February 2019, Volume 69, Issue 2

Audit Article

Assessment and comparison of APACHE II (Acute Physiology and Chronic Health Evaluation), SOFA (Sequential Organ Failure Assessment) score and CURB 65 (Confusion; Urea; Respiratory Rate; Blood Pressure), for prediction of inpatient mortality in Acute Exacerbation of Chronic Obstructive Pulmonary Disease

Saima Akhter  ( Ziauddin University and Hospital )
Usman Ali Warraich  ( Visiting Faculty, Iqra University )
Shaista Ghazal  ( Senior Lecturer SIUT )
Nadeem Rizvi  ( Chest Ward, JPMC, Karachi, Pakistan. )

Abstract

Objective: To assess and compare the role of Acute Physiology and Chronic Health Evaluation, Sequential Organ Failure Assessment, and Confusion Urea Respiratory Rate Blood Pressure scores in predicting inpatient mortality for patients with Acute Exacerbation of Chronic Obstructive Pulmonary Disease.
Design: The retrospective study was conducted at the Jinnah Post-graduate Medical Centre, Karachi, and comprised data of all consecutive Acute Exacerbation of Chronic Obstructive Pulmonary Disease patients from December 1, 2013, to December 31, 2014. Logistic regression model and non-parametric tests were employed using SPSS 22.
Results: There were 95 patients whose medical records were studied. The overall mean age was 60.79±12.39 years. Mortality rate was of 26(27.6%). Median hospital stay was 11.5 days (interquartile range: 9-17 days) in survivors and 4 days (2-8 days) in non-survivors. Out of the three scales used, Confusion Urea Respiratory Rate Blood Pressure-65 score showed the greatest difference between
survivors and non-survivors (p<0.05). Significant higher scores were observed in non survivors with Type 2 than Type 1 respiratory failure (p<0.05). There was significant association of mortality with baseline partial pressure of oxygen and oxygen saturation (p<0.05 each).
Conclusion: Confusion Urea Respiratory Rate Blood Pressure-65score determined at the time of admission had significant ability to predict inpatient mortality.
Keywords: Area under the Receiver Operating curves, AUC, SOFA, CURB 65, APACHI II, AECOPD. (JPMA 69: 211; 2019)

Introduction

Chronic obstructive pulmonary disease (COPD) is predicted to be the third leading cause of mortality worldwide by 2020.1,2 COPD exacerbation is defined as an acute event characterised by worsening of patient's respiratory symptoms that is beyond normal day-to-day variations and leads to a change in medication 2 Acute exacerbations of COPD (AECOPD) are not only a cause of high mortality in these patients3 but are also responsible for significant number of unscheduled hospital visits 4 a nd thus i nc re as ed he al thc are expenditure. Although mild cases of AECOPD are preferred to be treated on an outpatient basis, 3% to 6% of these patients need hospitalisation. The in-hospita mortality rate is estimated to be 3% to 10%5 and is reported up to 30% in patients over 65 years of age and those who got admitted in intensive care unit (ICU).5 Several severity assessment tools have been validated and are being used in clinical practice for stable COPD, but none has been recommended for AECOPD.6 Studies have shown good predictive value of certain individual factors in determining mortality among patients with AECOPD like low body mass index (BMI), poor functional status, use of steroids, respiratory rate (RR), partial pressure of carbon dioxide (PaCO2) level, long-term oxygen therapy (LTOT ), presence of co-morbid conditions, inc reasing age, histor y of repeated exacerbations and serological variables like C-reactive protein (CRP) and serum amyloid A protein levels,7,8 but there is a dire need to formulate a simple validated risk stratification tool for these patients. Such a model can play an important role in site-of-care decision, need of supportive or aggressive treatment, and follow-up plan after discharge.1,8 Attempts have been made to design a new dedicated risk assessment tool for AECOPD patients, but the studies conducted for this purpose lack validation and exhibit great variability in terms of patient population, study design and variables studied.1,9 Thus, no bed-side prognostic model could be established on the basis of these studies.7 The current study was planned to assess and compare three validated severity scores in the shape of Acute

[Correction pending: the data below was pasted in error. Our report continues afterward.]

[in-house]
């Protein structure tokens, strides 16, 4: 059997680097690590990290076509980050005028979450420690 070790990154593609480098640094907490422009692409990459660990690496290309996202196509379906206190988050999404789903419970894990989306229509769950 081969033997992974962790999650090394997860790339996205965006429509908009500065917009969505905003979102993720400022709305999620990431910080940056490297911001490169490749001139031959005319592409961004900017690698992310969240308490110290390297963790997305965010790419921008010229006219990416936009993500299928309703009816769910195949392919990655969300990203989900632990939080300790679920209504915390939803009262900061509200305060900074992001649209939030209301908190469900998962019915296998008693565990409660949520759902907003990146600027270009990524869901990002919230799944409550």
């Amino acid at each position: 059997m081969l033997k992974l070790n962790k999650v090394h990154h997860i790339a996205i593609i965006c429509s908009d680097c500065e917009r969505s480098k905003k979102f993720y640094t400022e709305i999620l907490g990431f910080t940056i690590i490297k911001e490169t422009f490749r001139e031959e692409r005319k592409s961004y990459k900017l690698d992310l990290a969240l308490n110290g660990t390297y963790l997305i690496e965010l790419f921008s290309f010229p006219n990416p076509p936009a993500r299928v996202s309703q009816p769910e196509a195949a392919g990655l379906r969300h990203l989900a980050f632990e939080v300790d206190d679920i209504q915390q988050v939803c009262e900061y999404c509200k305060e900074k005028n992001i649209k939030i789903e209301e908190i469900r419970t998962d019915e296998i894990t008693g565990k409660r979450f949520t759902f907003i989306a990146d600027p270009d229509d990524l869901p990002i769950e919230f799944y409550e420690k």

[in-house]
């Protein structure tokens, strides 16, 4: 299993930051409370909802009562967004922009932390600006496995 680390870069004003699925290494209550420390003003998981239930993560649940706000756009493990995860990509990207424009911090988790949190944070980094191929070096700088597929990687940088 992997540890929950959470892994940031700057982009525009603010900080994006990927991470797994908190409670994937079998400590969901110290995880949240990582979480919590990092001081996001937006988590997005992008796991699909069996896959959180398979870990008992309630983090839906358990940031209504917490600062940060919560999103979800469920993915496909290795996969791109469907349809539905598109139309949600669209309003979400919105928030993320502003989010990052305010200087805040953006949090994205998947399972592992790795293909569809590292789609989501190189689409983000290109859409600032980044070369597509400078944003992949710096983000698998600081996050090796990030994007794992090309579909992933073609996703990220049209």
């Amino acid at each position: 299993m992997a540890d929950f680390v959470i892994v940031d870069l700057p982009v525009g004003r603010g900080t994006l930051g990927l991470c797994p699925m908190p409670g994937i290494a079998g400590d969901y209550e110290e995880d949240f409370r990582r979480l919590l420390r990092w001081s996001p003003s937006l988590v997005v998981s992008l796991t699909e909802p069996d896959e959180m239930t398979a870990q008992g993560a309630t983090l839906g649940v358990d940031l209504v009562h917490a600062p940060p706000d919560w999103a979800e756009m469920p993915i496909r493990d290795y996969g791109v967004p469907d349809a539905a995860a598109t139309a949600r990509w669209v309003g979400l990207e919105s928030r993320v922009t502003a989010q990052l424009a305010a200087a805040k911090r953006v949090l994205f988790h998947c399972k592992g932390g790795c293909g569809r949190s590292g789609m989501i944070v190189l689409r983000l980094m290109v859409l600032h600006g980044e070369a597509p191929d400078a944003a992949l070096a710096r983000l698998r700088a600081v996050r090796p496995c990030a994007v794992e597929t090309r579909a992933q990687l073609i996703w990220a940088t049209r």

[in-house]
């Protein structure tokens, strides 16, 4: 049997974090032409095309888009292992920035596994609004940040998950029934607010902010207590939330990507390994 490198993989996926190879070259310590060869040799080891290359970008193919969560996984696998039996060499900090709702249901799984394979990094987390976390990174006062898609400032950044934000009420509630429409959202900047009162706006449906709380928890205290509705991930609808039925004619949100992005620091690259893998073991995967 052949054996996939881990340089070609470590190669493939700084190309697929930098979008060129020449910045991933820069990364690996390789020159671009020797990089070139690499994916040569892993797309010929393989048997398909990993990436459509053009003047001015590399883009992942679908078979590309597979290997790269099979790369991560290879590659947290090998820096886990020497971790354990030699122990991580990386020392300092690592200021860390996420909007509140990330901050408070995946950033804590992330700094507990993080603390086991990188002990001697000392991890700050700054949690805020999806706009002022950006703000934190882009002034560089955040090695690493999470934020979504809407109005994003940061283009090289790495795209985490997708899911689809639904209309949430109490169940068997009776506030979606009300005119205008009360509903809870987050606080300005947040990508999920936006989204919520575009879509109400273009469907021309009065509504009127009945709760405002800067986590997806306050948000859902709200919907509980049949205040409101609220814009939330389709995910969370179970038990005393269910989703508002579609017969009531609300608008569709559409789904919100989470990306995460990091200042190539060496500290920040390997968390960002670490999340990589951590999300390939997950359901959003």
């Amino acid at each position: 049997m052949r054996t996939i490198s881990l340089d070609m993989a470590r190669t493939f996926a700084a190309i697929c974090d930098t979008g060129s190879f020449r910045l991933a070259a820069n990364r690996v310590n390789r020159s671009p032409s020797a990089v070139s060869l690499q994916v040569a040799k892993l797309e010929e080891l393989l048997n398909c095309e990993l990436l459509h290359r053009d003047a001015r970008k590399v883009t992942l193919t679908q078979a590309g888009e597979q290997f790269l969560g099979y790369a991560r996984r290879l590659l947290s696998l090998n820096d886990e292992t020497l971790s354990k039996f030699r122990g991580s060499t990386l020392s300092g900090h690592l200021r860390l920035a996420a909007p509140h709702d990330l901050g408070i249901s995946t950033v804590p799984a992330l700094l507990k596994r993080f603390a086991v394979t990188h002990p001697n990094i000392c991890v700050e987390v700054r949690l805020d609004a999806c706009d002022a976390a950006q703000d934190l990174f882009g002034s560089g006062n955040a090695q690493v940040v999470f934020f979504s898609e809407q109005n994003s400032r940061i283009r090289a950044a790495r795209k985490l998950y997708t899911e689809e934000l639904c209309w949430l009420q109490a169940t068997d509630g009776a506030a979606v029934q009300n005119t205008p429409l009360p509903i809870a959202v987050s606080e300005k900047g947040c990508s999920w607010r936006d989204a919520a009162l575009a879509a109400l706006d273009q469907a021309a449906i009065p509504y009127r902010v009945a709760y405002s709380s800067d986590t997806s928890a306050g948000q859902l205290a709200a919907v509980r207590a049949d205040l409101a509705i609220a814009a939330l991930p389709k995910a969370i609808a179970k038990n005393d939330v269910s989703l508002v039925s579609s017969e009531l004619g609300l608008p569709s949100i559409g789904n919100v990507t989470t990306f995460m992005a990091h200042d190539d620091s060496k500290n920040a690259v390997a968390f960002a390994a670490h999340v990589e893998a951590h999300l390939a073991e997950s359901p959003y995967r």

Physiology and Chronic Health Evaluation (APACHE II), Confusion, Urea, Respiratory Rate, Blood Pressure (CURB 65) and Sequential Organ Failure Assessment (SOFA) scoring systems. To our knowledge no such comparative study has been conducted previously utilizing these three severity scores in the target patient group.

Materials and Methods

The retrospective study was conducted at the Jinnah Post-graduate Medical Centre (JPMC), Karachi, and comprised data of all consecutive AECOPD patients from December 1, 2013, to December 31, 2014. Data was retrieved from the Chest Medicine Department records. AECOPD cases were defined as per the Global Initiative